Now, given that I hope not to have to put much effort into this, I have two options … a) go as a Hogwarts pupil using my O.H.’s Oxford gown and the Gryffindor scarf I knitted for my daughter for precisely this reason the other year, or b) I do have a pair of surgical scrubs I could wear but can’t think of a character that would wear them that’s suitable for a primary school! …
A while ago I reviewed The Death of Grass by John Christopher (click here for the review. On Monday we discussed it at our Book Group, and it was a big hit. Unusually, everyone really enjoyed it, and although this meant no arguments, we did have a lively discussion.
What would you do if you were the families in the novel, or if you were the government who knew that everyone could die if you didn’t do something?
Most of us felt that if we had a potential safe place to go to like the Custances did, we’d have gone earlier and avoided the race against time and killing along the way – we wouldn’t have waited to find out what the government were planning. One of our group already knows someone with a flu-haven.
What we’d do if we were the government was a different kettle of fish though, we tended to go for the easy option of hiding essential staff and stores in bunkers, letting everyone left outside get on with killing each other and starving before emerging, having crossed our fingers that potato blight hadn’t wiped out the humble spud that would have replaced grasses as our main crop.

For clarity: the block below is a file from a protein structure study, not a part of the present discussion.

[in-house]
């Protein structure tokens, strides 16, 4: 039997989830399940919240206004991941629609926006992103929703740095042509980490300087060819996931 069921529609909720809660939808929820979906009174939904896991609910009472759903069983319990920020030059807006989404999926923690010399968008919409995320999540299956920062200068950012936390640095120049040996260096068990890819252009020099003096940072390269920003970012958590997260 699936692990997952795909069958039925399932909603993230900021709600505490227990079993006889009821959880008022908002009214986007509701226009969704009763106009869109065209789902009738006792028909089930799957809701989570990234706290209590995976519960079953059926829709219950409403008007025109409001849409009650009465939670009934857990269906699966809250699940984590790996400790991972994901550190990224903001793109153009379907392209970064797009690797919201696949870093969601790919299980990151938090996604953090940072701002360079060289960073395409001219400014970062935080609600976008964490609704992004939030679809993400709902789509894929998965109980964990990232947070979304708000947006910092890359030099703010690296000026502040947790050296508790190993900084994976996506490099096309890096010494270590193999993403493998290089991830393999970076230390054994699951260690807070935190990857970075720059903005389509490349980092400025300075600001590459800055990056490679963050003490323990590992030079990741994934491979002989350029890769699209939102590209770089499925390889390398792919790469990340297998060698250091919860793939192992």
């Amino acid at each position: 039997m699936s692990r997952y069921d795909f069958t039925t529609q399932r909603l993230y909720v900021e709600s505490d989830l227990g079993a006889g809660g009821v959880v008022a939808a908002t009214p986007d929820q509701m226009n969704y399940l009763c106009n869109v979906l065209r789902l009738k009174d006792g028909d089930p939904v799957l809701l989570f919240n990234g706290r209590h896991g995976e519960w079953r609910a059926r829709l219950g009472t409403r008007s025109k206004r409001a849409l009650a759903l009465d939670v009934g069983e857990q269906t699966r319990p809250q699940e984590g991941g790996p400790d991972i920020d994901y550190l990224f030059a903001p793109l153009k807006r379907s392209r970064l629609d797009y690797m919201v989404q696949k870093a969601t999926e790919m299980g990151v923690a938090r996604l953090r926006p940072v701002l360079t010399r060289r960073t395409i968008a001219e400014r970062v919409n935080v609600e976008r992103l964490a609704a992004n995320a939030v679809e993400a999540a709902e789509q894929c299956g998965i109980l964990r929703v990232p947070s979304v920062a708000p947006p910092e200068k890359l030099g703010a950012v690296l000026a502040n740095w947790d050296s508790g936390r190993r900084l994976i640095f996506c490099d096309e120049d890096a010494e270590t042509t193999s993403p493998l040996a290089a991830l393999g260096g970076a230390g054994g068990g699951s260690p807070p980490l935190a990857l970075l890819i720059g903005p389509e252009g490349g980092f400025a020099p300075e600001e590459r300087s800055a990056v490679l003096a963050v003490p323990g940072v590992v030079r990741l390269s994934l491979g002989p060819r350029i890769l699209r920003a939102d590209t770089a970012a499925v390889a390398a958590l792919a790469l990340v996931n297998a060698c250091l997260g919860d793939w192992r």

It was a brilliant book group choice. Next month though we’re being quite radical and exploring celebrity autobiographies with Frankie Boyle’s My S**t Life So Far, I sense that there will be less harmony with this one!
Finally as always, a few of the new additions to the TBR mountains at Gaskell towers …
- The Strange Case of the Composer and His Judge
by Patricia Duncker. What a title! I couldn’t resist, and the description as a metaphysical mystery and romance has me dying to read it soon.
- 36 Arguments for the Existence of God by Rebecca Goldstein is another one with a fantastic title and is a satire on science and religion. I don’t know much about it but it has a join the dots on the front cover and that appealed …
- White Ravens (New Stories from the Mabinogion) by Owen Sheers. This is the first in a new series of retellings of stories from the Welsh Mabinogion, the collection of medieval tales which include the first written references to King Arthur. There are two published, and more planned. Brilliant!